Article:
Apparently, thinking was a big mistake. Because my thinking made her stomp past me and into the kitchen. Now it was my turn to practice some deep breathing. I looked down at my book, willing myself to concentrate. But all the yelling that I wanted to do about her bad attitude was bouncing around in my head, crowding out the words on the page.

We’ve entered the season of snark with Jane. And, dear God, it is wearing me down.

Jane usually feels things intensely and lets them go. She can be happy, sad, then happy again in the time it takes me to finish a latte. But lately she’s been broodier. She rolls her eyes so hard that I feel sure they’re going to get stuck somewhere up in her head. She stomps off. And she holds on to these moods for a while, picking at her feelings, crying about things that are over and done—or at least they would’ve been over and done a few weeks ago. But now, we brood.

As I tried to maintain my composure in the dining room, I heard muffled sobs coming from the kitchen. I walked over, accompanied by the dog who looked confused, too. “Buddy, what is wrong?” Through tears, she shared her exquisite agony over awaking to the absence of white noise.

Seriously?

Look, I try to be understanding. And I’m sure that her tears were not actually about white noise. Maybe she felt disrespected because she thought we’d touched her things. Maybe she felt out-of-control because her morning didn’t start precisely the way she thought it would. Kids are super-complex little beings. I totally get that. But I get that a lot more once I’ve had enough caffeine to function.

“Jane, you’re going to have to let go of the white noise thing. Okay?”

“Can I have a hug?” she responded, her voice small and muffled through tears and all that hair that was still a wild mess atop her head.

I pulled her into a hug. I felt her relax a little. “Can you come in here with me while I make my lunch?” she asked.

I felt my heart catch a little. “No,” I said, quietly. “I got up early to take care of some things. I’m going to do those things now.”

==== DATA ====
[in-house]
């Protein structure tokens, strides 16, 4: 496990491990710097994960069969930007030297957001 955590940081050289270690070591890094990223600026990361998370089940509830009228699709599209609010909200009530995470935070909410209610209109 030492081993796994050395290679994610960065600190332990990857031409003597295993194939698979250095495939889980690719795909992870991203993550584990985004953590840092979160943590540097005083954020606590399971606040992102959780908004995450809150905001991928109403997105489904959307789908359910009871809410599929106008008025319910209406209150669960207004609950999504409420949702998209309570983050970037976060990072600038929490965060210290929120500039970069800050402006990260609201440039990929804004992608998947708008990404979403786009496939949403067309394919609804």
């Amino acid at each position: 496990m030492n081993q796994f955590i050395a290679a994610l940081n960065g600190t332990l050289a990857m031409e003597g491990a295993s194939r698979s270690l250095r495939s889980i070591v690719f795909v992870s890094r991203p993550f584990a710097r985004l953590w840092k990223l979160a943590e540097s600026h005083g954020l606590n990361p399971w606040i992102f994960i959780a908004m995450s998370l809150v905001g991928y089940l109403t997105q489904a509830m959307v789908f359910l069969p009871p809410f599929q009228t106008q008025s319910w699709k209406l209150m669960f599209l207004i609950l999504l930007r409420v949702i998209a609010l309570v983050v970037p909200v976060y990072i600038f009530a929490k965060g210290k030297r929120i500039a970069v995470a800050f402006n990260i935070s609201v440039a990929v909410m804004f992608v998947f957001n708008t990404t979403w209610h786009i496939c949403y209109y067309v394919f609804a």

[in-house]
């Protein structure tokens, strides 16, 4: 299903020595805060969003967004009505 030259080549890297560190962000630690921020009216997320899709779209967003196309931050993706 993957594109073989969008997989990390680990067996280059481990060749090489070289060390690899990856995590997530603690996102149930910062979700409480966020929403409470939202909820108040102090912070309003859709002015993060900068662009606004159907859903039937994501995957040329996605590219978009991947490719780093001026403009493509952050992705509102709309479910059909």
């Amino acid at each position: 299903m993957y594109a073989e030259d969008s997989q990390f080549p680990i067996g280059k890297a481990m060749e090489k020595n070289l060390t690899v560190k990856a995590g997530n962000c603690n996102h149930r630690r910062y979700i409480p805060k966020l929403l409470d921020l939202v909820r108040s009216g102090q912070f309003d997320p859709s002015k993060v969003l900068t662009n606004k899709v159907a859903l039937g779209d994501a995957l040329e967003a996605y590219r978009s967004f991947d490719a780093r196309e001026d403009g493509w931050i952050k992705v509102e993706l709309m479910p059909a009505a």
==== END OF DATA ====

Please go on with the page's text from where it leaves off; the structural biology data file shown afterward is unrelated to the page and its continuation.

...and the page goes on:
Even as I was claiming my right to my own personhood, to be able to control the outcome of my morning even in the face of her meltdown, I felt guilty. Maybe I should drop everything to be there for whatever it was she was struggling through. But that isn’t really love. That’s servitude. There are times my world stops for her. But part of my job as her mother is to teach her what she can reasonably expect from people she loves. She can expect grace. We’ve been known to completely call a do-over on our morning and start again from scratch. She can expect understanding. Everyone has a bad day. Everyone gets grumpy. But she can’t expect people she loves to be her emotional punching bag. Being Jane’s mom uniquely qualifies me to be her safe space. But for that to work, like any relationship, we have to have boundaries. By not rearranging my morning for her grumpitude, I set my boundaries. Clearly.

And the world did not end. She dried her tears. She made her lunch, just like always. She even found time to snuggle with the dog (in the dog’s crate—but that’s another story for another day). By the time we left to walk to school, Jane was talking and laughing, anticipating her day ahead.

Parenting is about love, boundaries, messy hair, and redeemed mornings. And about a helluva lot of grace.